We’ve been running across a lot of modern web applications lately that have implemented JSON Web Tokens (also known as JWTs) for session tracking. JWTs are an open, industry standard designed to securely transmit information between two parties as a cryptographically-signed, JSON object. While the JWT specification is designed generically to account for a variety of uses, the most common implementation for it in web applications is to handle authorization. Modern web applications leverage JWTs, as opposed to proprietary session identifiers, so that user’s sessions can be tracked across platforms and domains, such as through Single Sign On (SSO) or for multi-faceted application architectures.
How Do JWTs Work?
Before we discuss vulnerabilities specific to JWTs, it’s important to understand how they are supposed to work normally. At the core, a JWT is simply a Base64 encoded string with three parts separated by periods: a header, a payload, and a signature. The header will usually have two parts that describe the tokens type (which is JWT obviously) and the signing algorithm used (which can be one of a set of canned options). The payload consists of a set of id:value pairs that are the meat of the token. Some of these values are built-in and describe the token issuance datetime and expiration datetime, while others are custom, application-specific depending on the information needing to be tracked for a session. Finally, the signature is a cryptographic hash of the header, payload, and a secret using the specified algorithm from the header and attached to the token. This is what protects the integrity of the rest of the JWT and prevents unauthorized modification (foreshadowing, perhaps?). In summary, the final product for a full JWT looks something like this:
eyJhbGciOiJIUzI1NiIsInR5cCI6IkpXVCJ9.eyJzdWIiOiIxMjMwibRG9lIiwiaWF0IjoxNTE2MjM5MDIyfQ.IIdrKuF1Wh4mU5fxxtIegrfDc3xDwPYAujfbwA sample JWT – don’t bother trying to reverse it, it’s not really valid
Now let’s cover some of the most common issues that plague applications leveraging JWTs. We’ll keep these at a high level, since most of these problems have implementation-specific causes/fixes and can very in exploitability.
No manual blacklisting process
By far, the most common thing I have reported relating to JWT implementations are the failure to use a manual blacklisting process for them. JWTs have no concept of valid/invalid outside of their issuance and expiration times. This means that when a user clicks “Logout” within your application, you can remove the cookie containing the JWT from their browser but the JWT string itself is still valid and it can be used until the expiration time has passed. So an attacker that is able to obtain a JWT through some other means could continue to use it, even after a user has logged out, potentially allowing them to impersonate or replay that user’s requests and gain unauthorized access to data.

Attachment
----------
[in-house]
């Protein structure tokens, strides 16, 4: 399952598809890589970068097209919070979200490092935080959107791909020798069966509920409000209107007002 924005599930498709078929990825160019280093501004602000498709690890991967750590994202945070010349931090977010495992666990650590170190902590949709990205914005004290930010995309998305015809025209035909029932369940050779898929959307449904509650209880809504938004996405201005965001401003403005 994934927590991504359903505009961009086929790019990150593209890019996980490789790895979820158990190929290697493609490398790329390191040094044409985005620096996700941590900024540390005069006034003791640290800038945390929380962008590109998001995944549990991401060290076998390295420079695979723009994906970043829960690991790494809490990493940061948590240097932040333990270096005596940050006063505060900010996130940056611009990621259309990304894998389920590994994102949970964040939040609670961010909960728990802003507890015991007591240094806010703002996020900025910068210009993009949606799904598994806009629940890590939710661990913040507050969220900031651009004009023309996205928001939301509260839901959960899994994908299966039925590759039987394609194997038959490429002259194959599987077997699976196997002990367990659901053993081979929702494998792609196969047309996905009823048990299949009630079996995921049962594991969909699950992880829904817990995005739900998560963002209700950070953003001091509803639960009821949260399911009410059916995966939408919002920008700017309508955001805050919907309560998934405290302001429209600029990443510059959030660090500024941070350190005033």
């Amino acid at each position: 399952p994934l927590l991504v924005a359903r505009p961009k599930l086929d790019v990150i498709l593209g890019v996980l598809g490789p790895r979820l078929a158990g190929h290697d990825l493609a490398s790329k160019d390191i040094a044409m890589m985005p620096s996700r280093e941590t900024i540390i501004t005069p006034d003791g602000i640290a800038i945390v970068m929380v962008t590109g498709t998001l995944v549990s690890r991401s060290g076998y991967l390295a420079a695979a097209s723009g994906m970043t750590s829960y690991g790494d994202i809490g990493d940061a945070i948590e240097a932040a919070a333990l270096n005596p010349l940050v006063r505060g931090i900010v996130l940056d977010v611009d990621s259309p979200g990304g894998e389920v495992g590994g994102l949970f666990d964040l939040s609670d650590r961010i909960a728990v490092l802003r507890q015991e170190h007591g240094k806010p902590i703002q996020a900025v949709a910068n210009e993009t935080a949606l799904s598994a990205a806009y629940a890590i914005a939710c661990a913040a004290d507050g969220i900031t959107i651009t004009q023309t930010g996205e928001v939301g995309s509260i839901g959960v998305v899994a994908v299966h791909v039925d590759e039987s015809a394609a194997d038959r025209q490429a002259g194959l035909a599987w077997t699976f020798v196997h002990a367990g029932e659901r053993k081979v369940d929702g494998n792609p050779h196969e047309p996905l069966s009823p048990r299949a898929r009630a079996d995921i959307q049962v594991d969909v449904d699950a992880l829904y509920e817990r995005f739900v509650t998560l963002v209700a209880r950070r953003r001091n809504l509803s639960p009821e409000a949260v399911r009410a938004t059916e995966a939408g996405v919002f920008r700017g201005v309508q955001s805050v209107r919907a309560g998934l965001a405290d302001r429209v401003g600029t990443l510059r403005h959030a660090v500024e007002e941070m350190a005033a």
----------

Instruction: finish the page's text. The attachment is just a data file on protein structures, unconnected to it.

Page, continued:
To address this issue, application developers have to implement a manual blacklisting process to track invalid JWTs until they expire and check all subsequent requests containing a JWT against that list. If a token is in the list, that means it’s invalid and the request should not be processed. This list can be flushed/cycled based on expiration times on the JWTs contained.
JWT Information Disclosure
Another common issue with JWTs is related to sensitive information being disclosed through them. The information/claims that are included as part of a JWTs payload are ultimately just base64 encoded, from a confidentiality standpoint. So while they should be signed to prevent modification, anyone can view the payload data of a JWT. Application developers should avoid storing any information here that should not be public, such as usernames, username formats, passwords, security roles, etc.
Improper Client-Side Storage
Weak Secret Used for Signing
As you may be able to guess, a large part of the security for JWTs is baked into the fact that the header/payload are subsequently signed to prevent modification. If an attacker can modify a payload to change a user ID and sign the modified JWT with a legitimate hash, for example, they’d likely be able to impersonate another user. The Secret that is used in calculating the signature is what prevents this. However, this value can be targeted with password attacks, so it must be set to a strong, random value. Some frameworks will leverage the word “secret” as the default (it does have to be a minimum of 6 characters), so if this isn’t changed any JWT could be freely modified and resigned, appearing legitimate.
The None Algorithm
Finally, this issue is one I have yet to see in the wild. But an application developer can actually set the “Alg” value in the JWT header to “None”. This means that the application won’t bother to calculate/check a signature associated with the JWT and simply accept base64 encoded tokens with 2 fields: the header and the payload. Without requiring a signature, the payload can be freely modified by an attacker, leading to all the bad things mentioned that are associated with Weak Secrets.
Hopefully these things give you some insight as to what to watch out for if you are creating or attacking applications that are leveraging JWT implementations. OWASP has a lot more information on each of these kinds of attacks, including some sample code for avoiding these issues in applications here. As always, if you have a questions/comments or want to figure out if your web application is vulnerable to some of these attacks discussed, please reach out!